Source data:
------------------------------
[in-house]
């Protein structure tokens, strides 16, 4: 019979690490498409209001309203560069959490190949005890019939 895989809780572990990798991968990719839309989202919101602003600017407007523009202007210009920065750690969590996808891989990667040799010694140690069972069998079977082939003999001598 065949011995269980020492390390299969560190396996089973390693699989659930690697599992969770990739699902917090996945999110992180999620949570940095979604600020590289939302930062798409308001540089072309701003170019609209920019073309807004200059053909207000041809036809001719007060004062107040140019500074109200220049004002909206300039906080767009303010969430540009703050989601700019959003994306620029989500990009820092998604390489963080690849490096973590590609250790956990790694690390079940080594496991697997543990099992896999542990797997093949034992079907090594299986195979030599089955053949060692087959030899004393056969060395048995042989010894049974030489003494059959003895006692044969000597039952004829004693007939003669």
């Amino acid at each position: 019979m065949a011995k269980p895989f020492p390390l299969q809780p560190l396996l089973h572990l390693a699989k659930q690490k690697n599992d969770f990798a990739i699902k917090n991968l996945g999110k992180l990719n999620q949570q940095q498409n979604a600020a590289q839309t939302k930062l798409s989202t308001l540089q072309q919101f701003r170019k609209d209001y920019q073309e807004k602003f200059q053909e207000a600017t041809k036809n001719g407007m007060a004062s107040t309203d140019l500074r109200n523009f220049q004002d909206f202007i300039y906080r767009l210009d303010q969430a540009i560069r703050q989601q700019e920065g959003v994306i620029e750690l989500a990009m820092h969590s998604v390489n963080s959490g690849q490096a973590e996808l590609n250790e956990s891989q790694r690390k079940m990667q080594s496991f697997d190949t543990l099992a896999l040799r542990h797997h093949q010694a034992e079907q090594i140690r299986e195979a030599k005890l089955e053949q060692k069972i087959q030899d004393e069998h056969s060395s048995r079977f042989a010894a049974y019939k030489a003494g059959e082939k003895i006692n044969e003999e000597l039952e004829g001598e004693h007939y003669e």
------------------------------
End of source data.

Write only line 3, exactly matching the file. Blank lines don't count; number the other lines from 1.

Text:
């Amino acid at each position: 019979m065949a011995k269980p895989f020492p390390l299969q809780p560190l396996l089973h572990l390693a699989k659930q690490k690697n599992d969770f990798a990739i699902k917090n991968l996945g999110k992180l990719n999620q949570q940095q498409n979604a600020a590289q839309t939302k930062l798409s989202t308001l540089q072309q919101f701003r170019k609209d209001y920019q073309e807004k602003f200059q053909e207000a600017t041809k036809n001719g407007m007060a004062s107040t309203d140019l500074r109200n523009f220049q004002d909206f202007i300039y906080r767009l210009d303010q969430a540009i560069r703050q989601q700019e920065g959003v994306i620029e750690l989500a990009m820092h969590s998604v390489n963080s959490g690849q490096a973590e996808l590609n250790e956990s891989q790694r690390k079940m990667q080594s496991f697997d190949t543990l099992a896999l040799r542990h797997h093949q010694a034992e079907q090594i140690r299986e195979a030599k005890l089955e053949q060692k069972i087959q030899d004393e069998h056969s060395s048995r079977f042989a010894a049974y019939k030489a003494g059959e082939k003895i006692n044969e003999e000597l039952e004829g001598e004693h007939y003669e």